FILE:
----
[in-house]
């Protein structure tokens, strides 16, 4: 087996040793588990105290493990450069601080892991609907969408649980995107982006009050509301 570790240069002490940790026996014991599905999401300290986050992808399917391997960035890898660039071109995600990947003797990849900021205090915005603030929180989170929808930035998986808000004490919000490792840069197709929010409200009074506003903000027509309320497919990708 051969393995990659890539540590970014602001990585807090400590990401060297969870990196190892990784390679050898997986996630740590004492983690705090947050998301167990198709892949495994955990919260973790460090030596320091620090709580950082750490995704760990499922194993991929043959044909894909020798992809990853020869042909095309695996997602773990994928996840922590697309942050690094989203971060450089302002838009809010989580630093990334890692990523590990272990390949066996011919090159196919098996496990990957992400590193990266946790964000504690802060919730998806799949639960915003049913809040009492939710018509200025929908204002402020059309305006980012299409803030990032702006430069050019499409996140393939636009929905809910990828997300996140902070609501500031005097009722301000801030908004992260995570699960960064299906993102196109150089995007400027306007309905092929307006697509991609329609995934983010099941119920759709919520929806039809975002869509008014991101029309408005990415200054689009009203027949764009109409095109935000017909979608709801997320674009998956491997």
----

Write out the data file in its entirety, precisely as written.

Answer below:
[in-house]
């Protein structure tokens, strides 16, 4: 087996040793588990105290493990450069601080892991609907969408649980995107982006009050509301 570790240069002490940790026996014991599905999401300290986050992808399917391997960035890898660039071109995600990947003797990849900021205090915005603030929180989170929808930035998986808000004490919000490792840069197709929010409200009074506003903000027509309320497919990708 051969393995990659890539540590970014602001990585807090400590990401060297969870990196190892990784390679050898997986996630740590004492983690705090947050998301167990198709892949495994955990919260973790460090030596320091620090709580950082750490995704760990499922194993991929043959044909894909020798992809990853020869042909095309695996997602773990994928996840922590697309942050690094989203971060450089302002838009809010989580630093990334890692990523590990272990390949066996011919090159196919098996496990990957992400590193990266946790964000504690802060919730998806799949639960915003049913809040009492939710018509200025929908204002402020059309305006980012299409803030990032702006430069050019499409996140393939636009929905809910990828997300996140902070609501500031005097009722301000801030908004992260995570699960960064299906993102196109150089995007400027306007309905092929307006697509991609329609995934983010099941119920759709919520929806039809975002869509008014991101029309408005990415200054689009009203027949764009109409095109935000017909979608709801997320674009998956491997």